It now seems as though the North Korean dictator, Kim Jong-un, is ready to make peace and set aside his nuclear and ICBM ambitions. I hope this is true. But, given the history of negotiations and agreements with North Korea, I fear that this is just another ploy.
Adolf Hitler was an expert at international diplomacy. He knew his potential adversaries wanted to avoid a repeat of World War One at almost any cost. By being belligerent and then signing a treaty promising to “back off”, Hitler was able to grab foreign territory, rearm his military, and become an even greater threat.
The apex of Hitler’s international diplomatic career came when he got the leaders of the United Kingdom and France to let him take over large portions of Czechoslovakia in 1938. They did this in return for a paper promise from Hitler that he would stop there. This treaty was proclaimed by the British Prime Minister, Neville Chamberlain, as securing “Peace in Our Time”. Less than two years later, a much stronger Germany invaded Poland and the war Chamberlain was trying to avert started anyway.
We have had agreements with North Korea before. As recently as 2008 they agreed to “De-Nuclearize”. And now we have a North Korea with even more nuclear weapons and even better and longer range rockets to mount them on. Personally, I don’t think we can trust Kim Jong-un any more than Hitler.
I do, however, believe that every diplomatic means should be used to avert conflict. But in the case of powers with a history of not keeping their agreements, we have to ensure that there is teeth any agreement. There must be concrete PROOF of De-Nuclearization. This proof must exist prior to providing North Korea with any of the “benefits” they seek in return. The same kinds of things need to happen with their ICBM program.
There also need to be concrete consequences for North Korea not abiding by the conditions of any such treaty. These should include the resumption of any threatened sanctions, or even by action to physically remove what the North Koreans have promised to remove, but have not.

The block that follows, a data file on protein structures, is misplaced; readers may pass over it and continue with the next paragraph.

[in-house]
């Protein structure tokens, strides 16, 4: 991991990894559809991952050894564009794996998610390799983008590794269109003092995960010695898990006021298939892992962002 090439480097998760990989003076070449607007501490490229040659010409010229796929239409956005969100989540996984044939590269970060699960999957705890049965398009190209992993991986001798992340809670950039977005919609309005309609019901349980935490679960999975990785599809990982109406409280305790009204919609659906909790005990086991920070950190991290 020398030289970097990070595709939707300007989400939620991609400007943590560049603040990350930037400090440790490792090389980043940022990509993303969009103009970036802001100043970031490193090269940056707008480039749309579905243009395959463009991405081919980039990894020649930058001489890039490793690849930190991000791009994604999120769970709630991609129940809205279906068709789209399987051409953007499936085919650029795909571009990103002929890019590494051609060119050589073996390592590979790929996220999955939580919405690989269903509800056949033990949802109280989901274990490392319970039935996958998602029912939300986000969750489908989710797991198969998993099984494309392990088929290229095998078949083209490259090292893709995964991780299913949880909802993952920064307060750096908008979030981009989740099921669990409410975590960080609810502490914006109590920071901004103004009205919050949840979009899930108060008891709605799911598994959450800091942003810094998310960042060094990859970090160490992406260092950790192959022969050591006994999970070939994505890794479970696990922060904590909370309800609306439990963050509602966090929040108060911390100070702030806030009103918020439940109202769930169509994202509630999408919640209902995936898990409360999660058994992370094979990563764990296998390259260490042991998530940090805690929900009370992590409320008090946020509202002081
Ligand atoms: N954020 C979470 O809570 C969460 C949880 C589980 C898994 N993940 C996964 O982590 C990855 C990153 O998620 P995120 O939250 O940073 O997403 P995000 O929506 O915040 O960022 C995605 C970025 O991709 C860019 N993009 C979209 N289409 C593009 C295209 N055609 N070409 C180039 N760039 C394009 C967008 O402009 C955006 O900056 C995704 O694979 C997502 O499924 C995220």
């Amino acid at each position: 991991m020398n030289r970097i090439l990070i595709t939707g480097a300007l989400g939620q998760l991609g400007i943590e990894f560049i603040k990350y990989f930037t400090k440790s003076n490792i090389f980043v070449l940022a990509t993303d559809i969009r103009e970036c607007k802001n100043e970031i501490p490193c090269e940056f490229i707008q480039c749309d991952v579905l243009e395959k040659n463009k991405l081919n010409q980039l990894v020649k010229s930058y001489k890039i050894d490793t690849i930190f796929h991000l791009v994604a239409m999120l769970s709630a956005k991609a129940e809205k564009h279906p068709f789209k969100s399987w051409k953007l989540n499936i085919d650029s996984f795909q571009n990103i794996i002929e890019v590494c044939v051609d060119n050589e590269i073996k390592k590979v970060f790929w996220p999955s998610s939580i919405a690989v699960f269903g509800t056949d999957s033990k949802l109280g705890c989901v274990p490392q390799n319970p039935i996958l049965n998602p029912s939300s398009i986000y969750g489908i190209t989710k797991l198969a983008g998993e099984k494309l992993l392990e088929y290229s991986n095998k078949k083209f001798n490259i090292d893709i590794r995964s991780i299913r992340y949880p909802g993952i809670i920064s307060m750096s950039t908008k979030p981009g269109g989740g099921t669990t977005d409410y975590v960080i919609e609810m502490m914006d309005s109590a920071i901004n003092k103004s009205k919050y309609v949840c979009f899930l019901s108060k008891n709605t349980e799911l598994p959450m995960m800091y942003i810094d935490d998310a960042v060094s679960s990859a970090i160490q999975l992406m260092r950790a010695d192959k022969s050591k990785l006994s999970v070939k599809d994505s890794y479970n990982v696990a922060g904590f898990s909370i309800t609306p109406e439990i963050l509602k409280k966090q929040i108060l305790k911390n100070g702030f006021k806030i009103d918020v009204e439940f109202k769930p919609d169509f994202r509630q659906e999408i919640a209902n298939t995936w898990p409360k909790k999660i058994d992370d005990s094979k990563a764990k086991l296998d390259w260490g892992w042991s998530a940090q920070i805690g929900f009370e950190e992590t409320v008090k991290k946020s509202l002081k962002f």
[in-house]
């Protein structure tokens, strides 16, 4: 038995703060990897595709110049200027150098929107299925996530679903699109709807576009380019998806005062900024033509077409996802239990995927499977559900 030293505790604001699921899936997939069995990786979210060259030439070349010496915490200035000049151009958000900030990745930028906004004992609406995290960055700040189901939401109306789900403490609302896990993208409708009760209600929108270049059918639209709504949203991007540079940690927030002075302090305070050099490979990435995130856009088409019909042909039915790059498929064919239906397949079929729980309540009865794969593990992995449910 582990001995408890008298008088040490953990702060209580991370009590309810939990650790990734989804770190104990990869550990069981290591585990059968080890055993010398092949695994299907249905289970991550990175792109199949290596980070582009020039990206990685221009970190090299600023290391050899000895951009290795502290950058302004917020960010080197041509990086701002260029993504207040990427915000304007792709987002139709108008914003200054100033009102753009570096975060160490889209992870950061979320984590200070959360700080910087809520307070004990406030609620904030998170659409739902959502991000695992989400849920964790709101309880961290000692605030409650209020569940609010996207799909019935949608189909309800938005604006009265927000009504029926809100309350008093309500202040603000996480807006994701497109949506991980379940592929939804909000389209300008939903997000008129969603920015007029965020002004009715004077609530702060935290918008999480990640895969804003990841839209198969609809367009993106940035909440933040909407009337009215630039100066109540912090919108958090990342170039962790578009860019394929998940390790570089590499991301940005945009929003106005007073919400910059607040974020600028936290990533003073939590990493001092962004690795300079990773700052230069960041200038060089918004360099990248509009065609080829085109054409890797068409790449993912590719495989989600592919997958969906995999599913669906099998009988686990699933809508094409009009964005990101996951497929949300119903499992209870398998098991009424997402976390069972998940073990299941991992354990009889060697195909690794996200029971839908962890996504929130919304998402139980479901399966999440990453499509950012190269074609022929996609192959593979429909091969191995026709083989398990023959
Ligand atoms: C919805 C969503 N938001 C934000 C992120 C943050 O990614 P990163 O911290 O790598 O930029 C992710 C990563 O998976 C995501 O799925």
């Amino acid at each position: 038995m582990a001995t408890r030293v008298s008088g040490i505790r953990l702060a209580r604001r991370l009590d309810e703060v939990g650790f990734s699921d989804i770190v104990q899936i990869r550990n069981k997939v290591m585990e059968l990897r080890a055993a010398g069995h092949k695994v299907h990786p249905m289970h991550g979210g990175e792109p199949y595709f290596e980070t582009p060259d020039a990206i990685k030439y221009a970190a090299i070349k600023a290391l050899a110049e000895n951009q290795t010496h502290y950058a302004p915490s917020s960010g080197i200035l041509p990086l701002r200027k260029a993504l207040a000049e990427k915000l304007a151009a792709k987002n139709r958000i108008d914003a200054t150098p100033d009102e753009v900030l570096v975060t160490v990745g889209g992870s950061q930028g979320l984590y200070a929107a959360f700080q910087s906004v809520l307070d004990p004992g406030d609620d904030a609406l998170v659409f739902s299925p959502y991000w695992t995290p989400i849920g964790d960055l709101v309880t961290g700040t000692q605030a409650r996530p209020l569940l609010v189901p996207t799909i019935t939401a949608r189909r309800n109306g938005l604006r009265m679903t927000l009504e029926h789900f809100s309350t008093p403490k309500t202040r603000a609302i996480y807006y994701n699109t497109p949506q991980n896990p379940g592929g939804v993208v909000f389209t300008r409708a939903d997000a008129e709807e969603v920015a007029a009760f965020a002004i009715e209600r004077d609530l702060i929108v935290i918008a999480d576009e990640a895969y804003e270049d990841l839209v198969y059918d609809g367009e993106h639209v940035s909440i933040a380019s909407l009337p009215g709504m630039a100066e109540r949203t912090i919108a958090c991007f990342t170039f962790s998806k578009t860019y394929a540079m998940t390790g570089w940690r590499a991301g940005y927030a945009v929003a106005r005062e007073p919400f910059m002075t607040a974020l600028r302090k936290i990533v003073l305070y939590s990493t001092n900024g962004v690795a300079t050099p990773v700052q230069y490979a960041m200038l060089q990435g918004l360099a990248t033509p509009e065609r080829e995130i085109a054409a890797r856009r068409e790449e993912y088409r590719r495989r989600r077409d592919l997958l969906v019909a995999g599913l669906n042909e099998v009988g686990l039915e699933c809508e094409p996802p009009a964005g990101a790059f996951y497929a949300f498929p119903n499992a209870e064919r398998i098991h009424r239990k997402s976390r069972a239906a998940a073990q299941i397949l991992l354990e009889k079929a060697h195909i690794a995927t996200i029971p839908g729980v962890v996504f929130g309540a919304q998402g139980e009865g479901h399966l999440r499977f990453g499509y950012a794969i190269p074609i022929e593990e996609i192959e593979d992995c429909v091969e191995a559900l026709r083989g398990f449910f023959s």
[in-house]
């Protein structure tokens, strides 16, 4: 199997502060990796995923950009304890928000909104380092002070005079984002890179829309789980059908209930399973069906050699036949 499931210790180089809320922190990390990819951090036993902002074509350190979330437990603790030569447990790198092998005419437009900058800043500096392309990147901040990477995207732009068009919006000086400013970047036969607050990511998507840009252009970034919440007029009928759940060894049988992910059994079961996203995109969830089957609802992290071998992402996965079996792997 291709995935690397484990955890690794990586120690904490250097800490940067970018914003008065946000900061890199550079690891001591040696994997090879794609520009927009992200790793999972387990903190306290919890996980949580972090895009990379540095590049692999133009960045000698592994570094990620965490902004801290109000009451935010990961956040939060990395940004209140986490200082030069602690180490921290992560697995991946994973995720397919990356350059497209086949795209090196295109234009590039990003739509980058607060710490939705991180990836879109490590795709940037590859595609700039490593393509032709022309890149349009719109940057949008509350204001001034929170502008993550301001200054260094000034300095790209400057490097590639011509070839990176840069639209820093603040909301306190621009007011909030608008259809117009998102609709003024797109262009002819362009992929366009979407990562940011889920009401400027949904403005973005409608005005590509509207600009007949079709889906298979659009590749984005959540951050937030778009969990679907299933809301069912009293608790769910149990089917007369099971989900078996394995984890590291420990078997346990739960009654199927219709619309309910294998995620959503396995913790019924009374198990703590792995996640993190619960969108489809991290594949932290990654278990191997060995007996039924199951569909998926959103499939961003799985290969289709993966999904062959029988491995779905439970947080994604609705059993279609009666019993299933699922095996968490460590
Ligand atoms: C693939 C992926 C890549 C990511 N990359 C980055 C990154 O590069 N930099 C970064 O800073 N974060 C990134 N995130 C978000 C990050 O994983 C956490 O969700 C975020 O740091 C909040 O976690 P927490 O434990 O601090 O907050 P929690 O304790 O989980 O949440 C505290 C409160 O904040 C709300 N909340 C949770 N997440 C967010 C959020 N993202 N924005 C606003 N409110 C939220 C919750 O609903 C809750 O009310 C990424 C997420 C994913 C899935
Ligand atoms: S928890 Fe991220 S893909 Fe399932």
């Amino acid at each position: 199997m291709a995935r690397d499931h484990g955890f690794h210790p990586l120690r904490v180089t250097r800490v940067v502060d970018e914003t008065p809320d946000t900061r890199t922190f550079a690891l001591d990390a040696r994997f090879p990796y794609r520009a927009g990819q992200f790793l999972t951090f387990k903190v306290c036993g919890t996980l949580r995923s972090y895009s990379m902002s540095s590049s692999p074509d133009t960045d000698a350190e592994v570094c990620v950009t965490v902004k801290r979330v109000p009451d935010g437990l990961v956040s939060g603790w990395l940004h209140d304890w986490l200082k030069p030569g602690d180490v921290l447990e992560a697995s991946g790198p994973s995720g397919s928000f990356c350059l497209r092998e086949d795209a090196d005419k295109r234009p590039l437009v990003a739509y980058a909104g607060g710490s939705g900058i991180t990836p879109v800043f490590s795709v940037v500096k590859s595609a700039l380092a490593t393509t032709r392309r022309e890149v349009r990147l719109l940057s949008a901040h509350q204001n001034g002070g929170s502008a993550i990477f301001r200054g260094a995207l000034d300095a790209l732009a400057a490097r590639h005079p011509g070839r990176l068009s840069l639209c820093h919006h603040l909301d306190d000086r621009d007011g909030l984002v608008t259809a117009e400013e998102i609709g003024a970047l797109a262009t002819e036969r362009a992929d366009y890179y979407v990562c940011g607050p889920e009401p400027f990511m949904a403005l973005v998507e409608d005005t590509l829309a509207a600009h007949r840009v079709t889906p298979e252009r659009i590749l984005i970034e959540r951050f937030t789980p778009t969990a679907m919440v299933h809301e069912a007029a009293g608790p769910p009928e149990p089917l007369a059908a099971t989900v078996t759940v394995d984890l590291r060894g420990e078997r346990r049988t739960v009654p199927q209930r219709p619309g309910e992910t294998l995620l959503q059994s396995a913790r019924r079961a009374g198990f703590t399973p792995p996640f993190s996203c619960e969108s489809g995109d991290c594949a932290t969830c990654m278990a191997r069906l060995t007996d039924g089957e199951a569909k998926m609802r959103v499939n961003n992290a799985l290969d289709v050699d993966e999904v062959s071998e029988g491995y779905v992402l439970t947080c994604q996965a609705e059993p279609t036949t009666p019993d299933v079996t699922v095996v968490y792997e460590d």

I am hoping for the best, but I am rather skeptical. Frankly, I think that talk with North Korea is cheap, and this is all just a ploy to buy more time while getting additional concessions from South Korea, Japan, and the United States. I also think the Chinese are pressuring the North Koreans to tone things down, not because they want the world to be a safer place, but because they don’t want war to start unexpectedly and throw off their own time tables.
What to Do
We should negotiate to avert potential conflict whenever possible. Military force, especially entering into an actual war, should be the last resort.
As I explained above, any negotiated deal with a regime of North Korea’s history, must have TEETH. There must be concrete proof, as in unfettered on site inspections and destruction of development and manufacturing facilities, before we can even begin to trust that they are keeping their end of the agreement.
There must also be consequences if they fail to keep the bargain. Consequences that we actually carry out. All too often, we just let the bad guys get away with it, just like Hitler in Czechoslovakia. And this leads to the bad guys getting stronger, and becoming even bolder. And then we have a real war.